17. GAP Analysis
Definition of 'Strategic Gap Analysis'
The evaluation of the difference between a desired outcome and an actual outcome. This difference is called a gap.
Strategic gap analysis attempts to determine what a company should do differently to achieve a particular goal by looking
at the time frame, management, budget and other factors to determine where shortcomings lay. After conducting this
analysis, the company should develop an implementation plan to eliminate the gaps
18. GAP Analysis
Gap analysis is a tool that organizational managers can use to work out the size, and
sometimes the shape, of the strategic tasks to be undertaken in order to move from
its current state to a desired, future state.
• Formal means to identify and correct gaps between desired levels and actual levels
• Used by organizations to analyze certain processes of any division of their company
19. Requirements for Effective Gap Analysis
1. Clearly agreed indicators of overall corporate performance; it is highly desirable that that the indicator of
overall corporate performance should be traceable through a range of business performance metrics, in the
form of simple cause and effect relationships, sometimes called a value driver tree.
2. Sound data feeding the results measured by the key performance indicators (KPI) used in the organization,
including data on the performance of the organization for the past few years.
3. An agreed time span for the strategic planning exercise for comparing forecast performance under different
assumptions. These various sets of assumptions may be trialed in a process of scenario planning.
4. Before performing an analysis the strategic planning team needs to undertake target setting. The targets for
desired future performance of the organization need to be set using the corporate performance indicator
mentioned above. Target setting should be done with possible risks of corporate collapse in mind.
5. The availability of forecasting techniques, for the strategic planning team to use in the business forecasting of
likely corporate results under various scenarios. This may sometimes warrant the employment of business
20. Porter’s Five Forces Model of Competition
Risk of entry
Five force model of MichealPortel is powerful and widely used tool for systematically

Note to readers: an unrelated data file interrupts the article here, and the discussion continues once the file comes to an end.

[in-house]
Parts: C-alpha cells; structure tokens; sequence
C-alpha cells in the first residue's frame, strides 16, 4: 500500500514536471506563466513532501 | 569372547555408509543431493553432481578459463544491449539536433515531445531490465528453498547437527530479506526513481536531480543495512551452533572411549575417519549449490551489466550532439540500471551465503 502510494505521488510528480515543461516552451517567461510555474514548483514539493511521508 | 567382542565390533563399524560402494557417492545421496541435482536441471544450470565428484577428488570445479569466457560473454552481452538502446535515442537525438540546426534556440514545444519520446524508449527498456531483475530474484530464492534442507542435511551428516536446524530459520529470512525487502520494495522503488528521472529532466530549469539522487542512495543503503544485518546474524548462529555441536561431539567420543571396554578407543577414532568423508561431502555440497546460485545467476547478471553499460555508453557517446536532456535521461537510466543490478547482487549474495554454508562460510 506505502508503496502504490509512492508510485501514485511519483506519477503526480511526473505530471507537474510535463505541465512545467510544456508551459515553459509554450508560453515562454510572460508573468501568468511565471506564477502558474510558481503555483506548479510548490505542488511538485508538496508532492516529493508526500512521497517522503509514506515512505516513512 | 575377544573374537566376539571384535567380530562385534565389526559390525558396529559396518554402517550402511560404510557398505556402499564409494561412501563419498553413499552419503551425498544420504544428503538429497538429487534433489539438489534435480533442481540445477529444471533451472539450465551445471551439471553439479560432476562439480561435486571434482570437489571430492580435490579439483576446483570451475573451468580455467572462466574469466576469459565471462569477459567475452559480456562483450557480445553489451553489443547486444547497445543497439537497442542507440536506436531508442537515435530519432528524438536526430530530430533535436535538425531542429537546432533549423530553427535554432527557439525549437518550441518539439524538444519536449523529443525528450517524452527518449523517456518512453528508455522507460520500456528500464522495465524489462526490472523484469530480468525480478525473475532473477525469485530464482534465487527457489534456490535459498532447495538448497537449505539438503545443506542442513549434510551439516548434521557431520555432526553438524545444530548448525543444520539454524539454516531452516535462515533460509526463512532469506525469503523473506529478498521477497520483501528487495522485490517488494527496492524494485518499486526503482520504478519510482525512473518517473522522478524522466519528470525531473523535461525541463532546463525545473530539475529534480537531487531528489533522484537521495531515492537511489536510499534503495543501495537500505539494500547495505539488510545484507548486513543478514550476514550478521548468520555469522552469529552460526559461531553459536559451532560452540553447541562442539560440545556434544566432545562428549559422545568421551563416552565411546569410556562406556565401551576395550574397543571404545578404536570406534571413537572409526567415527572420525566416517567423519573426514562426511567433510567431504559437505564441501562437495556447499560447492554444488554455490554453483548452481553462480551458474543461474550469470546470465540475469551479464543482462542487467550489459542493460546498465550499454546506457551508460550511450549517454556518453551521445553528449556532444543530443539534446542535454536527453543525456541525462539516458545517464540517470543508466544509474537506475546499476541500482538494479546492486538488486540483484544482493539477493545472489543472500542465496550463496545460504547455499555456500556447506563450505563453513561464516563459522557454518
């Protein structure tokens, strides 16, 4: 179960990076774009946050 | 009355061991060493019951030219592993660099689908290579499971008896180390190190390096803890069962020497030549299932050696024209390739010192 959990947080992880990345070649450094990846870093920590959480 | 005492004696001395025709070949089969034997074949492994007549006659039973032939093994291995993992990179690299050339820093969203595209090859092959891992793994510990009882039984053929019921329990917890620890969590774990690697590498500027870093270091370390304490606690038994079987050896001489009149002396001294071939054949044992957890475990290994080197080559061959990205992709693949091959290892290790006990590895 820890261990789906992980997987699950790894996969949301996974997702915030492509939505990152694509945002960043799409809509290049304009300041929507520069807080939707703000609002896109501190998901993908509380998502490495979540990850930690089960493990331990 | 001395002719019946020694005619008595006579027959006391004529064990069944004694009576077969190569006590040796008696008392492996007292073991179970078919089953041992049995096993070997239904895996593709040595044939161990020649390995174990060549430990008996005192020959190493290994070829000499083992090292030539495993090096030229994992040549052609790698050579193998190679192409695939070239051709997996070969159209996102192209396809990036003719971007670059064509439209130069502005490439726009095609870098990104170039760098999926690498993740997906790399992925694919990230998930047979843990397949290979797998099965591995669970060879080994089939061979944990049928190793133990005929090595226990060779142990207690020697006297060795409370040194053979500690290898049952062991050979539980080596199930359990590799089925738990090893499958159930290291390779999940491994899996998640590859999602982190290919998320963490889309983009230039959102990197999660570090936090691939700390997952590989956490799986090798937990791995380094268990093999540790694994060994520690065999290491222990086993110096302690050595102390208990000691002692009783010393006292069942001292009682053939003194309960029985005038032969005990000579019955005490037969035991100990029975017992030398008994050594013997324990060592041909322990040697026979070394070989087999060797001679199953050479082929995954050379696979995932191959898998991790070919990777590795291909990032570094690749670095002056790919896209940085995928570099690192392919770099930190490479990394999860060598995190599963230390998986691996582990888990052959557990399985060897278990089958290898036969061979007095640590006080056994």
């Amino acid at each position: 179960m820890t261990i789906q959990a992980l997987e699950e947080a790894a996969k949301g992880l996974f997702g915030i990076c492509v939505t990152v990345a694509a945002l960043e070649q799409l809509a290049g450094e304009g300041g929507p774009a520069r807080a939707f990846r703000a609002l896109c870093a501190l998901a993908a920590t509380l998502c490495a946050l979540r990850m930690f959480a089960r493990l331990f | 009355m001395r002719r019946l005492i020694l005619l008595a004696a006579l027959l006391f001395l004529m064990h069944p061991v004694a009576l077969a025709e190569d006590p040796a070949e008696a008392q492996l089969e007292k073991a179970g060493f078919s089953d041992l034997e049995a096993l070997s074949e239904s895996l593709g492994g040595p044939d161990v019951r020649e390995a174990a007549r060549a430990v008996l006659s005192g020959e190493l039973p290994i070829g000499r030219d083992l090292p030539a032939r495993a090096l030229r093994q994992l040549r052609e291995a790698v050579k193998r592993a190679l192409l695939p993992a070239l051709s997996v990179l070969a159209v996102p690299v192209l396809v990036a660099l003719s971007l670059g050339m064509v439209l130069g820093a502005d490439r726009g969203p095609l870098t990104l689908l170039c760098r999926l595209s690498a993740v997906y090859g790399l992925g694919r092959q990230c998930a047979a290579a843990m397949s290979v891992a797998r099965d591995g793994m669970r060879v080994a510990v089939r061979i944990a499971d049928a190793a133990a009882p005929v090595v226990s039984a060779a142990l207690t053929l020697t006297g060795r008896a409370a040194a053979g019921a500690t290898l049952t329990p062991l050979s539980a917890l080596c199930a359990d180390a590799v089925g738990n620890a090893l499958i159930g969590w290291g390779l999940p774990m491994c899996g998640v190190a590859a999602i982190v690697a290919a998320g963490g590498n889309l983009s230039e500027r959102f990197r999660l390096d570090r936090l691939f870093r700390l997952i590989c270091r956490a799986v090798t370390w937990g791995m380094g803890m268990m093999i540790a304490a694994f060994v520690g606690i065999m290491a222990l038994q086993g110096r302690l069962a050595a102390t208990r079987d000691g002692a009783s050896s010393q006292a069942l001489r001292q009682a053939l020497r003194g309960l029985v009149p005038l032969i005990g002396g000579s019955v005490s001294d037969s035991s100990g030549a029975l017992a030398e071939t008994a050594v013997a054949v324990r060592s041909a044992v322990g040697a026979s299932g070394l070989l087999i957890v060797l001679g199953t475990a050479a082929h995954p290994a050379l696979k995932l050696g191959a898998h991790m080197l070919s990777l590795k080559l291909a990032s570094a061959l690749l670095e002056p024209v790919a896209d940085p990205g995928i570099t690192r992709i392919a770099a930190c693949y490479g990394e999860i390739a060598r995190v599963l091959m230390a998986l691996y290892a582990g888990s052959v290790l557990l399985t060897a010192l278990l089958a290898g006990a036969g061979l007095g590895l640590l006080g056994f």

diagnosing the significant competitive pressure in the market and assessing their strength
and importance. Porter 5 forces analysis is a frame work for industry analysis and business
strength development. This model holds that the state of competition in an industry is a
composite of competitive pressures operating in five areas of the overall market. These five
forces are discussed as follows:
21. Factors Driving Industry Change
The Concept of Driving Force:
Industry conditions change because important forces are driving industry
participants (competitor, customer, or suppliers) to alter their actions; the
driving forces in an industry are the major underlying causes of changing
industry and competitive conditions- they have thebiggest influence on how the industry landscape will be
altered. Some originate in the outer ring of macro-environment and some originate from the inner ring.
22. Identifying an Industry’s Driving Forces
1. Emerging new internet Capabilities and Applications
2. Increasing Globalization
3. Changes in an Industry Long Term Growth Rate
4. Changes in who buys the Product and how they use it
5. Product Innovation
6. Technology Change & Manufacturing Process Innovation
7. Marketing Innovation :
8. Entry or Exit of Major Firms
9. Diffusion of Technical Know-how across more companies and more countries
10.Change in cost and efficiency
11.Growing buyer preferences for differentiated products instead of a commodity product
12.Reduction in uncertainty and Business Risk
13.Regulatory Influence and government Policy Changes
14.Changing Societal Concerns, attitudes and life styles